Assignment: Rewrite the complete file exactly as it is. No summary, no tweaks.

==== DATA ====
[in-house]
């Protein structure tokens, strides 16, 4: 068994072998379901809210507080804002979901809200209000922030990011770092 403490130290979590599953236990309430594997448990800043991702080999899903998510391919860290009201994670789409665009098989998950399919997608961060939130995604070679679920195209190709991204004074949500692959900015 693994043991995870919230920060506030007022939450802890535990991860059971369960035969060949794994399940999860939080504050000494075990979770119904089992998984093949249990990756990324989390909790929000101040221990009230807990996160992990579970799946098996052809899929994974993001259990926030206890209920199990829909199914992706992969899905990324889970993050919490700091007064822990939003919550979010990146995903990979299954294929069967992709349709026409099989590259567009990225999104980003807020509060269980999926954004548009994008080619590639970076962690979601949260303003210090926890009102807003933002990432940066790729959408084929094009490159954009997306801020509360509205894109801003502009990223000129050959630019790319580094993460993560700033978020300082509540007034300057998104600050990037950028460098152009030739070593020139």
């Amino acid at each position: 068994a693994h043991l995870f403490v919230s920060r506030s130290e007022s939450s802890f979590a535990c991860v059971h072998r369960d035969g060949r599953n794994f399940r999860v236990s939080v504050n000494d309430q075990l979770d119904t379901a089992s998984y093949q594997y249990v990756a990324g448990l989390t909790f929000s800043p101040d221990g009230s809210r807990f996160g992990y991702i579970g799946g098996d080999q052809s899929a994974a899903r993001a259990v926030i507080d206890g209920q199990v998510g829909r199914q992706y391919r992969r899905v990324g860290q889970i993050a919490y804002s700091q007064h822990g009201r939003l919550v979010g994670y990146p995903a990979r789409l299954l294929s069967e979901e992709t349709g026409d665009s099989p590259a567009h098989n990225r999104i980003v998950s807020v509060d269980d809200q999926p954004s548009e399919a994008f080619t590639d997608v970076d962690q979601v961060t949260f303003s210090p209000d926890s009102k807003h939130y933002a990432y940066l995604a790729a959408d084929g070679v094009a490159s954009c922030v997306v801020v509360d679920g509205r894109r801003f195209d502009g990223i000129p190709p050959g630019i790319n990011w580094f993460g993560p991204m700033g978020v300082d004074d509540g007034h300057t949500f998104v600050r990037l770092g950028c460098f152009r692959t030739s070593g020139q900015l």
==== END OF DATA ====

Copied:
[in-house]
């Protein structure tokens, strides 16, 4: 068994072998379901809210507080804002979901809200209000922030990011770092 403490130290979590599953236990309430594997448990800043991702080999899903998510391919860290009201994670789409665009098989998950399919997608961060939130995604070679679920195209190709991204004074949500692959900015 693994043991995870919230920060506030007022939450802890535990991860059971369960035969060949794994399940999860939080504050000494075990979770119904089992998984093949249990990756990324989390909790929000101040221990009230807990996160992990579970799946098996052809899929994974993001259990926030206890209920199990829909199914992706992969899905990324889970993050919490700091007064822990939003919550979010990146995903990979299954294929069967992709349709026409099989590259567009990225999104980003807020509060269980999926954004548009994008080619590639970076962690979601949260303003210090926890009102807003933002990432940066790729959408084929094009490159954009997306801020509360509205894109801003502009990223000129050959630019790319580094993460993560700033978020300082509540007034300057998104600050990037950028460098152009030739070593020139």
């Amino acid at each position: 068994a693994h043991l995870f403490v919230s920060r506030s130290e007022s939450s802890f979590a535990c991860v059971h072998r369960d035969g060949r599953n794994f399940r999860v236990s939080v504050n000494d309430q075990l979770d119904t379901a089992s998984y093949q594997y249990v990756a990324g448990l989390t909790f929000s800043p101040d221990g009230s809210r807990f996160g992990y991702i579970g799946g098996d080999q052809s899929a994974a899903r993001a259990v926030i507080d206890g209920q199990v998510g829909r199914q992706y391919r992969r899905v990324g860290q889970i993050a919490y804002s700091q007064h822990g009201r939003l919550v979010g994670y990146p995903a990979r789409l299954l294929s069967e979901e992709t349709g026409d665009s099989p590259a567009h098989n990225r999104i980003v998950s807020v509060d269980d809200q999926p954004s548009e399919a994008f080619t590639d997608v970076d962690q979601v961060t949260f303003s210090p209000d926890s009102k807003h939130y933002a990432y940066l995604a790729a959408d084929g070679v094009a490159s954009c922030v997306v801020v509360d679920g509205r894109r801003f195209d502009g990223i000129p190709p050959g630019i790319n990011w580094f993460g993560p991204m700033g978020v300082d004074d509540g007034h300057t949500f998104v600050r990037l770092g950028c460098f152009r692959t030739s070593g020139q900015l």